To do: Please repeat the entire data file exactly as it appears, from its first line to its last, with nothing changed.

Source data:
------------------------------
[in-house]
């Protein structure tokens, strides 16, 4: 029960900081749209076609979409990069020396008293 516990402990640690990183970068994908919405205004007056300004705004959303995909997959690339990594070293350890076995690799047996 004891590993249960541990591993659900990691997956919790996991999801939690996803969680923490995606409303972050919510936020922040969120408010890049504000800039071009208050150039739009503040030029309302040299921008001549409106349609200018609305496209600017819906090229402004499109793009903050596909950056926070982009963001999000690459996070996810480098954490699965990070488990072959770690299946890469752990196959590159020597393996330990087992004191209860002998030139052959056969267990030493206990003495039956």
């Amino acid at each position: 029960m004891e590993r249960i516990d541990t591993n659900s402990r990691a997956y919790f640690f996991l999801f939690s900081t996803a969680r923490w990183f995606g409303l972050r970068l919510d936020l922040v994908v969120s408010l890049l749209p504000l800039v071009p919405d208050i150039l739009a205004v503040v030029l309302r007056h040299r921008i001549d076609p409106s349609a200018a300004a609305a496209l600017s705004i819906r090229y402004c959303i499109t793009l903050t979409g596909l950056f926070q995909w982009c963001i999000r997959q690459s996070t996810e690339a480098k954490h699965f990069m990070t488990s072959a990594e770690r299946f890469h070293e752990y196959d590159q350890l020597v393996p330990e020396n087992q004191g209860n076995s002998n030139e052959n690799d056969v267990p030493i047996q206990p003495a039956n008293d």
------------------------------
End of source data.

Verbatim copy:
[in-house]
């Protein structure tokens, strides 16, 4: 029960900081749209076609979409990069020396008293 516990402990640690990183970068994908919405205004007056300004705004959303995909997959690339990594070293350890076995690799047996 004891590993249960541990591993659900990691997956919790996991999801939690996803969680923490995606409303972050919510936020922040969120408010890049504000800039071009208050150039739009503040030029309302040299921008001549409106349609200018609305496209600017819906090229402004499109793009903050596909950056926070982009963001999000690459996070996810480098954490699965990070488990072959770690299946890469752990196959590159020597393996330990087992004191209860002998030139052959056969267990030493206990003495039956």
């Amino acid at each position: 029960m004891e590993r249960i516990d541990t591993n659900s402990r990691a997956y919790f640690f996991l999801f939690s900081t996803a969680r923490w990183f995606g409303l972050r970068l919510d936020l922040v994908v969120s408010l890049l749209p504000l800039v071009p919405d208050i150039l739009a205004v503040v030029l309302r007056h040299r921008i001549d076609p409106s349609a200018a300004a609305a496209l600017s705004i819906r090229y402004c959303i499109t793009l903050t979409g596909l950056f926070q995909w982009c963001i999000r997959q690459s996070t996810e690339a480098k954490h699965f990069m990070t488990s072959a990594e770690r299946f890469h070293e752990y196959d590159q350890l020597v393996p330990e020396n087992q004191g209860n076995s002998n030139e052959n690799d056969v267990p030493i047996q206990p003495a039956n008293d």